[Editor's note: Earlier this year, a special team of Tyee Solutions Society reporters had the chance to spend some time on B.C.'s Central Coast. Follow their reports through this special series.]
Fish traps turn up practically everywhere you find andromous fish—such as salmon and herring—that migrate from the sea to spawn in rivers or close to shore, or where their opposites, catadromous fish like eels swim from lakes and rivers to spawn at sea. The Thames River's medieval fish weirs, the Maori people's eel weirs in New Zealand, the Amazon's ancient 500-square-kilometre weir in Baures, the Passaic River's pre-Colombian weirs in heavily urbanized New Jersey, various European weirs dating to 8,000 years ago: all display a similar ingenuity for gathering similar dinners at little effort.
The Pacific Coast of North America is no different. How the traps were used depended on the fish, the materials available, the broader environment and the human culture. But from California to Alaska, fish traps lined the ocean shores for thousands of years, and their remains are easy to find—provided you know what to look for and understand that the technology was probably highly adaptive to local materials and conditions.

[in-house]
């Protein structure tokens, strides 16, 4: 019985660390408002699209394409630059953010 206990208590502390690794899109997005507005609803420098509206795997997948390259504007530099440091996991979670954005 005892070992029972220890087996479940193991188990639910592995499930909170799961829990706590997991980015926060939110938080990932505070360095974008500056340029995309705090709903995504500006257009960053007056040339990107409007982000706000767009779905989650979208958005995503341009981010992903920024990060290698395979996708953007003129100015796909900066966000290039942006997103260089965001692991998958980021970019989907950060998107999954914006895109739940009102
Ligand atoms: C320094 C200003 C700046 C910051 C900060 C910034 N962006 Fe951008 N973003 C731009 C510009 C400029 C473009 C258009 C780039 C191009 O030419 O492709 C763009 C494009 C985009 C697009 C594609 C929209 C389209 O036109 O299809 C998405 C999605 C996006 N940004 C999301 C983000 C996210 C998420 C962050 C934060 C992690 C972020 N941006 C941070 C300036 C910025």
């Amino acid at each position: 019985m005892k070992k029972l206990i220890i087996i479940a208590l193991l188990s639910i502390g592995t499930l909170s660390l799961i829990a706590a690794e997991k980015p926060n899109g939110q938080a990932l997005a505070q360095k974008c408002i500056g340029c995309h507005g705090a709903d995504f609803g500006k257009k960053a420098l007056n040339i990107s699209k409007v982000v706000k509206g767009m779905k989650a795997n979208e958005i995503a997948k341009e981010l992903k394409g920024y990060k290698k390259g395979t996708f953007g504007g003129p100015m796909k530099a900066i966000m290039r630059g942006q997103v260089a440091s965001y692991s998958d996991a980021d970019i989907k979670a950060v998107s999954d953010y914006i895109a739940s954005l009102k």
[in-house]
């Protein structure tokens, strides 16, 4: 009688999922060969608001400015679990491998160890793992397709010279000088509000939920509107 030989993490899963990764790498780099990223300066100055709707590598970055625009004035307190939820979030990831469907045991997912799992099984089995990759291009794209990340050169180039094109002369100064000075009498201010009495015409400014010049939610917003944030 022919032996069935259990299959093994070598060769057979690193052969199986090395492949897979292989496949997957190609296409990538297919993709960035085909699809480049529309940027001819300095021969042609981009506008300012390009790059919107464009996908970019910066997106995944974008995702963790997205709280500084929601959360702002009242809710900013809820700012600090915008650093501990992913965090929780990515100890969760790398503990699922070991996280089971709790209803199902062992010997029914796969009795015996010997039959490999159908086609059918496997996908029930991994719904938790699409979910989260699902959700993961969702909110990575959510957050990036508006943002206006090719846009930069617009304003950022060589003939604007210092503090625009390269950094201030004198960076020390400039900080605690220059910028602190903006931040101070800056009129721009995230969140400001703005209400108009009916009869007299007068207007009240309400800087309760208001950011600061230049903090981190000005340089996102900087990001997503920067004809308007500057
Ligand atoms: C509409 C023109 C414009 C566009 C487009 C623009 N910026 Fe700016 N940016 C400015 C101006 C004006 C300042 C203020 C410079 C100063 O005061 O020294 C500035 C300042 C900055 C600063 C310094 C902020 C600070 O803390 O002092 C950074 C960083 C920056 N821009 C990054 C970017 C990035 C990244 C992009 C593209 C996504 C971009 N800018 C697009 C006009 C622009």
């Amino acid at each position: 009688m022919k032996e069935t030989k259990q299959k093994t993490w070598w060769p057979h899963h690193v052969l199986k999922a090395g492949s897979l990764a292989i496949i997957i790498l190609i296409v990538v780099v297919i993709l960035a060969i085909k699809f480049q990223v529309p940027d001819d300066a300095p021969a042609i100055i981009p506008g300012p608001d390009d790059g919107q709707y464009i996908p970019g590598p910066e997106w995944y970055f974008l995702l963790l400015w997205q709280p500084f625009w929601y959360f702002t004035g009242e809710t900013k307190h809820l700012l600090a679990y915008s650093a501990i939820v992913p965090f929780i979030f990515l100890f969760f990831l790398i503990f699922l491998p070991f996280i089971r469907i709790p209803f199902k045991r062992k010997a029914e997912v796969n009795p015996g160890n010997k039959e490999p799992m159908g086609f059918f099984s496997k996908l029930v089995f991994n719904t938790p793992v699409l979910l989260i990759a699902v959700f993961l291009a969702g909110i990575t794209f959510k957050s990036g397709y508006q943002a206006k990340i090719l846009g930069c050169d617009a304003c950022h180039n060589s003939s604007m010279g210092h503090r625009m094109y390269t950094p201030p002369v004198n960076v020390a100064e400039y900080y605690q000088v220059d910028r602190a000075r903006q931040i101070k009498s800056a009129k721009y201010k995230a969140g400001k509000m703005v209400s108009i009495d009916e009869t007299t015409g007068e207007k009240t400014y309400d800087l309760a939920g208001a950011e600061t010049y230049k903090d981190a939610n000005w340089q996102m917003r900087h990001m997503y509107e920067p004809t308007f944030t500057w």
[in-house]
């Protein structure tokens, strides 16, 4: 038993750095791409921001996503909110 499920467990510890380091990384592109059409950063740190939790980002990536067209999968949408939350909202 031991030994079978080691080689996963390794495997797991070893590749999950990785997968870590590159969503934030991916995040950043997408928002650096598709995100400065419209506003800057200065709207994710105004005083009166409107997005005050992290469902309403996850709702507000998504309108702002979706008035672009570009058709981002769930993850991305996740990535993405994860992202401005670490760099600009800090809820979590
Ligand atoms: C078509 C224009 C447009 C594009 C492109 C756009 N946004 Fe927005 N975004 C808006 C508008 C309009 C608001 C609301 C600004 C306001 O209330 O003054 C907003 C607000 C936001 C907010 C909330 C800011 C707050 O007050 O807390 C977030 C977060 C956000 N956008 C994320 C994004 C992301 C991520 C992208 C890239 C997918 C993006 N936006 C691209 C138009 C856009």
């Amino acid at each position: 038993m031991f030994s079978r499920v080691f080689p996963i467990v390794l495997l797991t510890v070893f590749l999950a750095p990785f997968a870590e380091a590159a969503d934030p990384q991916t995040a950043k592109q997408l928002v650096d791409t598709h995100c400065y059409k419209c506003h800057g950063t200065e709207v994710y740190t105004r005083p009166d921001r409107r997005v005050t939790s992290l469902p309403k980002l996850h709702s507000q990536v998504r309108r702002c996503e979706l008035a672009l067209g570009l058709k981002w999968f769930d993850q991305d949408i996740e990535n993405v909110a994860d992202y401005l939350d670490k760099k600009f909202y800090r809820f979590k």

The people of the Northwest Coast domesticated their landscape intensively. In Tla'amin territory, for example, archaeologists have found stone fish traps interspersed with clam gardens. Just as gardeners of domesticated plants cater to their mini-ecosystems, moving around whatever is growing poorly—blueberry bushes, peonies—until they find the spot where the plant thrives, so ancient peoples must have moved and modified their fish traps until they found the sweet spot. The more experience you have with the land or water, the better your garden... or your harvest of seafood.
Topics: Environment, Food
Read more: Indigenous, Environment
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